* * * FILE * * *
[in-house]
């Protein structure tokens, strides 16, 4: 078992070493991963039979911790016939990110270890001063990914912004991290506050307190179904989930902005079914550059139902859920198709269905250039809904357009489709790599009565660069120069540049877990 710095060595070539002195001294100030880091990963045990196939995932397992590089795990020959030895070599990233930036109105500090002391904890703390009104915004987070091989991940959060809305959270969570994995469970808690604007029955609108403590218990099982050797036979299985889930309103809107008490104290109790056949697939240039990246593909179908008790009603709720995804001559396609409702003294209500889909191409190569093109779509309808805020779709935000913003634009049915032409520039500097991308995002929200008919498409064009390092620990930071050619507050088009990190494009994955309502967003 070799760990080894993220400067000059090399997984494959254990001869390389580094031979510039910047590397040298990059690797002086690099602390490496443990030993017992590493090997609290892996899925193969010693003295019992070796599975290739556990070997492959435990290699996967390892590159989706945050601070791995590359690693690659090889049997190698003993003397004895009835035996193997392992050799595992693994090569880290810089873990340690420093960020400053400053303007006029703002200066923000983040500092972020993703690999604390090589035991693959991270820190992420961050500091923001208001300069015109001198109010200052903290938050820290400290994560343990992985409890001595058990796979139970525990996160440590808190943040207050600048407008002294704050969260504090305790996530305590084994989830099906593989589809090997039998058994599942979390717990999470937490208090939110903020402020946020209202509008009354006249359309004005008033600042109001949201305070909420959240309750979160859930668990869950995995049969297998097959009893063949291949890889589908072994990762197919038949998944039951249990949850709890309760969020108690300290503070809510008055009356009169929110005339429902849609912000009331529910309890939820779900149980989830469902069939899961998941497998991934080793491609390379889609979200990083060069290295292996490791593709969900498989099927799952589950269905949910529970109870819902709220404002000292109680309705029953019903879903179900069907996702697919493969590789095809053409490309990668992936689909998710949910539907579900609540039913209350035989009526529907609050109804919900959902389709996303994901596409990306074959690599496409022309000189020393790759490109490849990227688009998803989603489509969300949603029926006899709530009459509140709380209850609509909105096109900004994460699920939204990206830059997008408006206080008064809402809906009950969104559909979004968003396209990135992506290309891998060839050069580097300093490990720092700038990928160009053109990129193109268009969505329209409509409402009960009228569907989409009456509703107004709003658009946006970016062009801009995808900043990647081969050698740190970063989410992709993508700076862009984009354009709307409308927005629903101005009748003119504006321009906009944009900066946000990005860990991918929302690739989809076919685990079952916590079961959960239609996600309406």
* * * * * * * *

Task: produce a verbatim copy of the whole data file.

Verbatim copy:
[in-house]
């Protein structure tokens, strides 16, 4: 078992070493991963039979911790016939990110270890001063990914912004991290506050307190179904989930902005079914550059139902859920198709269905250039809904357009489709790599009565660069120069540049877990 710095060595070539002195001294100030880091990963045990196939995932397992590089795990020959030895070599990233930036109105500090002391904890703390009104915004987070091989991940959060809305959270969570994995469970808690604007029955609108403590218990099982050797036979299985889930309103809107008490104290109790056949697939240039990246593909179908008790009603709720995804001559396609409702003294209500889909191409190569093109779509309808805020779709935000913003634009049915032409520039500097991308995002929200008919498409064009390092620990930071050619507050088009990190494009994955309502967003 070799760990080894993220400067000059090399997984494959254990001869390389580094031979510039910047590397040298990059690797002086690099602390490496443990030993017992590493090997609290892996899925193969010693003295019992070796599975290739556990070997492959435990290699996967390892590159989706945050601070791995590359690693690659090889049997190698003993003397004895009835035996193997392992050799595992693994090569880290810089873990340690420093960020400053400053303007006029703002200066923000983040500092972020993703690999604390090589035991693959991270820190992420961050500091923001208001300069015109001198109010200052903290938050820290400290994560343990992985409890001595058990796979139970525990996160440590808190943040207050600048407008002294704050969260504090305790996530305590084994989830099906593989589809090997039998058994599942979390717990999470937490208090939110903020402020946020209202509008009354006249359309004005008033600042109001949201305070909420959240309750979160859930668990869950995995049969297998097959009893063949291949890889589908072994990762197919038949998944039951249990949850709890309760969020108690300290503070809510008055009356009169929110005339429902849609912000009331529910309890939820779900149980989830469902069939899961998941497998991934080793491609390379889609979200990083060069290295292996490791593709969900498989099927799952589950269905949910529970109870819902709220404002000292109680309705029953019903879903179900069907996702697919493969590789095809053409490309990668992936689909998710949910539907579900609540039913209350035989009526529907609050109804919900959902389709996303994901596409990306074959690599496409022309000189020393790759490109490849990227688009998803989603489509969300949603029926006899709530009459509140709380209850609509909105096109900004994460699920939204990206830059997008408006206080008064809402809906009950969104559909979004968003396209990135992506290309891998060839050069580097300093490990720092700038990928160009053109990129193109268009969505329209409509409402009960009228569907989409009456509703107004709003658009946006970016062009801009995808900043990647081969050698740190970063989410992709993508700076862009984009354009709307409308927005629903101005009748003119504006321009906009944009900066946000990005860990991918929302690739989809076919685990079952916590079961959960239609996600309406």